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Tactical Wireless Gigabit (WiGig) for Dismounted Soldier Sensor Applications

Description:

TECHNOLOGY AREA(S): Electronics 

OBJECTIVE: Demonstrate for the first time a low power, low latency, and high bandwidth WiGig (60 Ghz band) wireless data link to support intra-Soldier transmission of high definition sensor imagery. 

DESCRIPTION: The objective of this SBIR is to adapt a commercial based 60 GHz wireless technology to a Soldier Wireless Personal Area Network (WPAN) capability, providing reliable and robust communications between Soldier-borne electro optic (EO) devices and sensors within a hostile military electro-magnetic environment. Future soldier borne sensors and devices will be limited by the use of current Army intra-Soldier wireless technologies, such as Ultra Wide Band (UWB) communications are limited in being able to support transmission of full frame rate, high definition sensor imagery without significant image compression which can introduce image artifacts and latency. In the commercial/consumer market WiGig-based radios have demonstrated suitable bandwidth, power consumption, and latency for dismounted Soldier applications, however they are not optimized for Soldier-borne equipment deployed in a tactical environment. This SBIR effort will be the first effort to leverage this important nascent technology and is seeking innovative solutions to implement the WiGig technology towards addressing and solving critical battlefield spectrum deficiencies associated with Soldier mounted sensors and devices. Among the applications that he 60 GHz wireless technology will benefit are communications between weapon-mounted and helmet-mounted electro-optical (EO) sensors, communications between electro-optic sensors and the Soldiers End User Device (EUD), and communications between among multiple medical sensors associated with the Integrated Soldier Sensor Systems (ISSS). Efforts under this SBIR will focus on novel solutions to adapt commercial 60 GHz transceiver chipsets and their Open Systems Interconnection (OSI) lower level layers to be used in communicating between and among soldier borne sensors and devices. These efforts ultimately will result with the delivery of very small-foot-print transceiver modules appropriate for use with existing Government provided Soldier borne sensors (TBD) with an objective of supporting multiple type of high speed serial and/or parallel interfaces.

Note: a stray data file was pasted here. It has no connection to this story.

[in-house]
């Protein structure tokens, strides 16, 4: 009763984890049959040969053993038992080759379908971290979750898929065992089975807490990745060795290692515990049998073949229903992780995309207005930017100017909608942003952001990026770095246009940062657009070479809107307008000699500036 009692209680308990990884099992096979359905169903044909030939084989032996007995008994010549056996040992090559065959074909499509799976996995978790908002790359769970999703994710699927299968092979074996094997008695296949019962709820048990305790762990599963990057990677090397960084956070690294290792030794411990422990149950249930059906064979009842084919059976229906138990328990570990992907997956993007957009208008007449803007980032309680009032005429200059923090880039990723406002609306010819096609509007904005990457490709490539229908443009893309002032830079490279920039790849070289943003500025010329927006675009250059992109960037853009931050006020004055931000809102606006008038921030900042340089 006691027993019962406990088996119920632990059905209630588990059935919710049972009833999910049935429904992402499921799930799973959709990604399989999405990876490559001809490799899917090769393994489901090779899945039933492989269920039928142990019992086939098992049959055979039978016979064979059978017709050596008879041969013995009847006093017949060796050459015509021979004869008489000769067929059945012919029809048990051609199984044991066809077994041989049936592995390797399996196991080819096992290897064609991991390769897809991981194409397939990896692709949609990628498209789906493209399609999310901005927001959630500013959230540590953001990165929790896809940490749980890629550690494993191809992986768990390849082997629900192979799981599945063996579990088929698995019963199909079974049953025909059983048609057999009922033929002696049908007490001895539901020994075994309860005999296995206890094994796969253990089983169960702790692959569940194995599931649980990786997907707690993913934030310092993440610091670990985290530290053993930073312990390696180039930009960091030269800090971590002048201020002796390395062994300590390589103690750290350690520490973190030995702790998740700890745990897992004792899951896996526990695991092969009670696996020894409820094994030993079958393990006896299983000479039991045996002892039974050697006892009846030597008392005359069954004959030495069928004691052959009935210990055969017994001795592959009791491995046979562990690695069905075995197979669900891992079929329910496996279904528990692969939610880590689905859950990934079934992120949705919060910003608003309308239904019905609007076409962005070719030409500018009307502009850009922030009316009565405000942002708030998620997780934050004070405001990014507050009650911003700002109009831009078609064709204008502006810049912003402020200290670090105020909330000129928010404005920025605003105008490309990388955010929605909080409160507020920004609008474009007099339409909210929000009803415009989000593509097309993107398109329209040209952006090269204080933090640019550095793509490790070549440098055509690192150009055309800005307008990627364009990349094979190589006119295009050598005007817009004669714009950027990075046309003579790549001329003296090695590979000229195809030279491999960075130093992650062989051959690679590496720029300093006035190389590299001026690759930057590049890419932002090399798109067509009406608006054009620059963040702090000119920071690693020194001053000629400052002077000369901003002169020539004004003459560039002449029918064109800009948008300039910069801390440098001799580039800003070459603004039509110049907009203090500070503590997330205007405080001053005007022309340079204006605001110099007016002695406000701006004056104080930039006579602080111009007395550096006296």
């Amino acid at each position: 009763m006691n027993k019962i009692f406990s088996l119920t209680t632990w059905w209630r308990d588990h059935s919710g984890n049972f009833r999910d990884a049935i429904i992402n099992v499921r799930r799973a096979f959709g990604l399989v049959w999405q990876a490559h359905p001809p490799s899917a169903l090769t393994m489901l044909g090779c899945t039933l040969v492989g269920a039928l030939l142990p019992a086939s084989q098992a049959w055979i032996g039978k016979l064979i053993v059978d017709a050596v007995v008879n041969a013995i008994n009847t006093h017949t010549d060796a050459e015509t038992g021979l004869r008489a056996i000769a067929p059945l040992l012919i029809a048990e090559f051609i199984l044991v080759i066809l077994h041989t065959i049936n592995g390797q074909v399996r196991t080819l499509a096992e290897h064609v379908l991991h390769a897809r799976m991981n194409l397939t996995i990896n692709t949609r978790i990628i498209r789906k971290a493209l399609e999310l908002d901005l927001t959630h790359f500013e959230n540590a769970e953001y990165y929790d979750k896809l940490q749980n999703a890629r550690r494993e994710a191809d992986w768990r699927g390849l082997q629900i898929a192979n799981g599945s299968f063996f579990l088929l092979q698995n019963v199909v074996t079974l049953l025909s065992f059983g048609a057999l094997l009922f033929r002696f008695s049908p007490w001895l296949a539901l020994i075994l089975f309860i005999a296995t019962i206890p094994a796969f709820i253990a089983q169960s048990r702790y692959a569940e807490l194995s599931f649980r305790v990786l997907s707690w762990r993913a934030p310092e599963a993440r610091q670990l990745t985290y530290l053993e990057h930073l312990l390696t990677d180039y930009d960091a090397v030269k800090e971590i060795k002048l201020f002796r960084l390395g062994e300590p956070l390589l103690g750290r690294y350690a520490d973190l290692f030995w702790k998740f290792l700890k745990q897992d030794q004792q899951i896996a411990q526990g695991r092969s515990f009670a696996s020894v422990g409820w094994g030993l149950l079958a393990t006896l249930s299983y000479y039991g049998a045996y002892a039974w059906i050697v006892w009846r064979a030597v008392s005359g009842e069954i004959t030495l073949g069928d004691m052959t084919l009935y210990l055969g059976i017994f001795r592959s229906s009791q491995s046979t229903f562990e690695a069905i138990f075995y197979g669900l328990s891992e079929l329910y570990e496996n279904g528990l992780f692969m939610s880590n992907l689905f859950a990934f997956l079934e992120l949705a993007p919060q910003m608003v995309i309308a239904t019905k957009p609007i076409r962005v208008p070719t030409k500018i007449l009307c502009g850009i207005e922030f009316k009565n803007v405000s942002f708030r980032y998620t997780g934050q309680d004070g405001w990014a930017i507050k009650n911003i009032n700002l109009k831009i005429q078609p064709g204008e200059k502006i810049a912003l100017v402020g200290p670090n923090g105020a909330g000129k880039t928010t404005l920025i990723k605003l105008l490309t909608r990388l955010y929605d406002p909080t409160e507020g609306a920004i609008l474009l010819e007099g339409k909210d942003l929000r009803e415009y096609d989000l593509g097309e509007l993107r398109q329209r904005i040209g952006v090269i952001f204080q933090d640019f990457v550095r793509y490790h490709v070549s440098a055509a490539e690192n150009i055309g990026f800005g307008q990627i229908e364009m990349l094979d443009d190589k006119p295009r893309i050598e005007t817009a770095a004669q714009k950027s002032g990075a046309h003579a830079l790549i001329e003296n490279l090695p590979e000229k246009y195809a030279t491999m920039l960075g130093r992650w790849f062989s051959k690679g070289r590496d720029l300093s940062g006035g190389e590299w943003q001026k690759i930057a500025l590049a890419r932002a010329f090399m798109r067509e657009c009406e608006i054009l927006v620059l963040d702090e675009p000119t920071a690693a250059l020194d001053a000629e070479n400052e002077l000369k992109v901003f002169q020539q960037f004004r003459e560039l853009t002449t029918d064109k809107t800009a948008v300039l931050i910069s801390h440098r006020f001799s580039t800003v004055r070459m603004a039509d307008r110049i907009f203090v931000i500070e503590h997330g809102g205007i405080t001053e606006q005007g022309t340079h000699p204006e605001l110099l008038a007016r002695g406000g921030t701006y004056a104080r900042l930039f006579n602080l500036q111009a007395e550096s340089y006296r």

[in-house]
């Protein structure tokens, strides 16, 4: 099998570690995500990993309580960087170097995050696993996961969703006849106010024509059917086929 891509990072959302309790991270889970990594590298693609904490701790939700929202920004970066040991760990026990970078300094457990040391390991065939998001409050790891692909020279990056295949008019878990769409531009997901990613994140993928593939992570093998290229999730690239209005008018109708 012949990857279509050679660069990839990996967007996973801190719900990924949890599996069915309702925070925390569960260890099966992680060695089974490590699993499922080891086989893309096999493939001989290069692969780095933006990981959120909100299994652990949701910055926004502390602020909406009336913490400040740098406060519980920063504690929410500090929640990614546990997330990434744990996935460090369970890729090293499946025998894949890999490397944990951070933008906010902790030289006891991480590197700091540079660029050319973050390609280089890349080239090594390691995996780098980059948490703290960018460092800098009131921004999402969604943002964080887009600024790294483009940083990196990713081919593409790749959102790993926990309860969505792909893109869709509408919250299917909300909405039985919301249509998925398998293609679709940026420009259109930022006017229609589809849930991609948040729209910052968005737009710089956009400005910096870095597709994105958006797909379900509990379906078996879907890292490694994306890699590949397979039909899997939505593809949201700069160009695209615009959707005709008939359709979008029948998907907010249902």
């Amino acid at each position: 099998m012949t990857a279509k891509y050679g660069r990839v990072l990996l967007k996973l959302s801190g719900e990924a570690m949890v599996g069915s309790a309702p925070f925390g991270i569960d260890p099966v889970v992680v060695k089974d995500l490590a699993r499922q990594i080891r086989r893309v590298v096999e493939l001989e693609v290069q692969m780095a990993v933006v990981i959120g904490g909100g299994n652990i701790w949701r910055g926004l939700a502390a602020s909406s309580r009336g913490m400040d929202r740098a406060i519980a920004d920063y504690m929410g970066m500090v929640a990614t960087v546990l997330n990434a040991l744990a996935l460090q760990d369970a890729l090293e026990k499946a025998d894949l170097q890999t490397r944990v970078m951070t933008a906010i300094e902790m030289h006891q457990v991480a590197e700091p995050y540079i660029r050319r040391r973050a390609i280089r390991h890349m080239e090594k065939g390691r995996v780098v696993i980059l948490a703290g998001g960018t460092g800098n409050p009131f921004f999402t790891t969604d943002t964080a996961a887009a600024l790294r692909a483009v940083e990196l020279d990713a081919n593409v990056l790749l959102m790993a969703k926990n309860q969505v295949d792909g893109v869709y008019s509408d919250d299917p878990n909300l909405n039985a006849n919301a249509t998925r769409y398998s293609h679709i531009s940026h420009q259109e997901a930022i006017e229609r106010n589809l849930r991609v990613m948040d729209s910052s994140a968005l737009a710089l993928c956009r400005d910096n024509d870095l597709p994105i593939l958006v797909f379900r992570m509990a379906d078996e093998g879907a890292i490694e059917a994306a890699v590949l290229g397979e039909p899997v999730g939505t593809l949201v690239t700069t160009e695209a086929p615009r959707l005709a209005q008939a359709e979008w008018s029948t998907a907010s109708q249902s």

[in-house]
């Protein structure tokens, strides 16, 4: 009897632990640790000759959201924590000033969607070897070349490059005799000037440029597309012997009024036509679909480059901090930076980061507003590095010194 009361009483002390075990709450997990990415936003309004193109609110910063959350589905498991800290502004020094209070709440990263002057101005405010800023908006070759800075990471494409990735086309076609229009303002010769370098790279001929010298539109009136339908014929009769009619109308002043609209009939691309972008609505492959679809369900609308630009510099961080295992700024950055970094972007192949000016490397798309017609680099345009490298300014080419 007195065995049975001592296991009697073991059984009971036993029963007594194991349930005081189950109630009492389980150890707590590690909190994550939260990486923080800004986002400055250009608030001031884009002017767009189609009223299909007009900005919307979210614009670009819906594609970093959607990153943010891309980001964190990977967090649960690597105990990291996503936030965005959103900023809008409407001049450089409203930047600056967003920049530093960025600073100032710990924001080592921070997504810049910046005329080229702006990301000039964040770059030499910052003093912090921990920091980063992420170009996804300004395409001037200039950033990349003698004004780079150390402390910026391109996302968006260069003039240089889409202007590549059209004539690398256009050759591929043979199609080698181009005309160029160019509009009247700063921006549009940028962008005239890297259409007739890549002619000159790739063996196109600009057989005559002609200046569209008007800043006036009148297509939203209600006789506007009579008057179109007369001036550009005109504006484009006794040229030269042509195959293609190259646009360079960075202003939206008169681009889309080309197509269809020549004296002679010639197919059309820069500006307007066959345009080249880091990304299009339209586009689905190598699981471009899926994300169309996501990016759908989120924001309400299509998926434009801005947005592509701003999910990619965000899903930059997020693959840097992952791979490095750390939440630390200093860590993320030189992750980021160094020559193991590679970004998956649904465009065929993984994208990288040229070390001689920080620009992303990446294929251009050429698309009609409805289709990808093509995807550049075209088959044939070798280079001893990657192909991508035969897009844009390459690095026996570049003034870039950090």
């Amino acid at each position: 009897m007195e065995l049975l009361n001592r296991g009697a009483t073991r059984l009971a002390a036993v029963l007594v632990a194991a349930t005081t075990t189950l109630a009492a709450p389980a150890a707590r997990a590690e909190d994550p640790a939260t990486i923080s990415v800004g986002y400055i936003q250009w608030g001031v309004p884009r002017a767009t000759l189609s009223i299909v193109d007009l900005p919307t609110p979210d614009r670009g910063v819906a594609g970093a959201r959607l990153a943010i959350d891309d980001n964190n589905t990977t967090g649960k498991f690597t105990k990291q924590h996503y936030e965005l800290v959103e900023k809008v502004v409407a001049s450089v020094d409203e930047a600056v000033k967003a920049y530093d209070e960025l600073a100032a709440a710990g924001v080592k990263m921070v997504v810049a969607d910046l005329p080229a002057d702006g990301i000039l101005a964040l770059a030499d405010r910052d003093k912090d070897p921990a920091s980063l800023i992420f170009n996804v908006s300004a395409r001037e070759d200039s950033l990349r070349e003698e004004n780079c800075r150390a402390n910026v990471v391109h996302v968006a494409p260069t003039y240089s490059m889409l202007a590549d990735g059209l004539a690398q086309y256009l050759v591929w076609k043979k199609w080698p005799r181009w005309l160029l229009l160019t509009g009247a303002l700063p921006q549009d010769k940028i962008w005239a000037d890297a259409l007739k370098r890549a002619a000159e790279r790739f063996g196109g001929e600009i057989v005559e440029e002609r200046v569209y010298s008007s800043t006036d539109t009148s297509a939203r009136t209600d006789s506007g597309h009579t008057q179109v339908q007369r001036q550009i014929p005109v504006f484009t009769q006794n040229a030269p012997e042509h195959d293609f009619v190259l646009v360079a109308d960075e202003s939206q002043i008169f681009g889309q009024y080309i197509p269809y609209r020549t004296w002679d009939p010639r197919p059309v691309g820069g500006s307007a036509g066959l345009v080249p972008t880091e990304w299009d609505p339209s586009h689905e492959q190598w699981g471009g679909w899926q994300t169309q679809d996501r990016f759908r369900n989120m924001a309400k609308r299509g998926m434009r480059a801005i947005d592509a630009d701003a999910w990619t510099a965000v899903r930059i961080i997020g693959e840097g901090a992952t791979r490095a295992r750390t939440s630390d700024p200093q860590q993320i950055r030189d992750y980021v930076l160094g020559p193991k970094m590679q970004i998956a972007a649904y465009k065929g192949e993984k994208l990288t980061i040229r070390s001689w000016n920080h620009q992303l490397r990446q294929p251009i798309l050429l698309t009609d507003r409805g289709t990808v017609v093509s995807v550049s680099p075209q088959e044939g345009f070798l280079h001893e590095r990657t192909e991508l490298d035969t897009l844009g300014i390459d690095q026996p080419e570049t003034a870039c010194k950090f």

PHASE I: The Phase I effort will consist of trade studies and a breadboard transceiver pair suitable for use in a laboratory environment. The studies will investigate feasibility of modifications and adaptation of commercial WiGig chipsets, antennas, and associated antenna beam forming techniques to support dismounted Soldier sensor applications. The studies will produce updates and required military modifications to the commercial WiGig standard, chipsets and antennas. This Phase 1 effort will support integration with dismounted Soldier sensor systems and EUDs to enable low power, low latency, and high bandwidth wireless data transmission in a tactical environment. The Phase I effort will also address the following key enablers: 1) Identify hardware and software modifications necessary to achieve spectrum supportability in accordance with Army Regulation 5-12 (AR 5-12); 2) Radio immunity to blue force and adversaries communication systems; 3) Implementation of intra-soldier network formation techniques for non-line-of-sight wireless links to support a host of emerging soldier-borne electronic devices such as Family of Weapon Sight-Individual (FWS-I), Family of Weapon Sight-Crew Serve (FWS-CS), Family of Weapon Sight-Sniper (FWS-S), NETT Warrior EUD, Laser Range Finders, Joint Effects Targeting System (JETS), and ISSS; 4) Secured WiGig wireless communications to support transmission of secret and below data.